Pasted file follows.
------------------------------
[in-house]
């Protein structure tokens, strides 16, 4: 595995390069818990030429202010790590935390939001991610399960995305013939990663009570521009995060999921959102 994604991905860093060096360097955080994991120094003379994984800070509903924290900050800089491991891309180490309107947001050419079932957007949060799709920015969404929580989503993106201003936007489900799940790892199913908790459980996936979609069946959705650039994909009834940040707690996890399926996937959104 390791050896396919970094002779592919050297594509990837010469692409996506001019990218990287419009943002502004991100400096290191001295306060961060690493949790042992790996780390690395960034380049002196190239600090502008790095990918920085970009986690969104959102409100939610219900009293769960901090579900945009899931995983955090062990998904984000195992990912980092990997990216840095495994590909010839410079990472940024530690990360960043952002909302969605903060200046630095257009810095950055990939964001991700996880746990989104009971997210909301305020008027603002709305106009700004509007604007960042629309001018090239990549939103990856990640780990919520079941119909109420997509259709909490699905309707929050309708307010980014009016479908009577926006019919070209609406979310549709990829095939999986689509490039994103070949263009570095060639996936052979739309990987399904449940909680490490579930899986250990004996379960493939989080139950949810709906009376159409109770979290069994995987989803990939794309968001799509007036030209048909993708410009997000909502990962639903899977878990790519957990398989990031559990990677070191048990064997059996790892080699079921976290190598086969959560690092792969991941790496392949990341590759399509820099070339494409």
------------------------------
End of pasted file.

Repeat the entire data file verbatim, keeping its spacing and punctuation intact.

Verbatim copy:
[in-house]
């Protein structure tokens, strides 16, 4: 595995390069818990030429202010790590935390939001991610399960995305013939990663009570521009995060999921959102 994604991905860093060096360097955080994991120094003379994984800070509903924290900050800089491991891309180490309107947001050419079932957007949060799709920015969404929580989503993106201003936007489900799940790892199913908790459980996936979609069946959705650039994909009834940040707690996890399926996937959104 390791050896396919970094002779592919050297594509990837010469692409996506001019990218990287419009943002502004991100400096290191001295306060961060690493949790042992790996780390690395960034380049002196190239600090502008790095990918920085970009986690969104959102409100939610219900009293769960901090579900945009899931995983955090062990998904984000195992990912980092990997990216840095495994590909010839410079990472940024530690990360960043952002909302969605903060200046630095257009810095950055990939964001991700996880746990989104009971997210909301305020008027603002709305106009700004509007604007960042629309001018090239990549939103990856990640780990919520079941119909109420997509259709909490699905309707929050309708307010980014009016479908009577926006019919070209609406979310549709990829095939999986689509490039994103070949263009570095060639996936052979739309990987399904449940909680490490579930899986250990004996379960493939989080139950949810709906009376159409109770979290069994995987989803990939794309968001799509007036030209048909993708410009997000909502990962639903899977878990790519957990398989990031559990990677070191048990064997059996790892080699079921976290190598086969959560690092792969991941790496392949990341590759399509820099070339494409």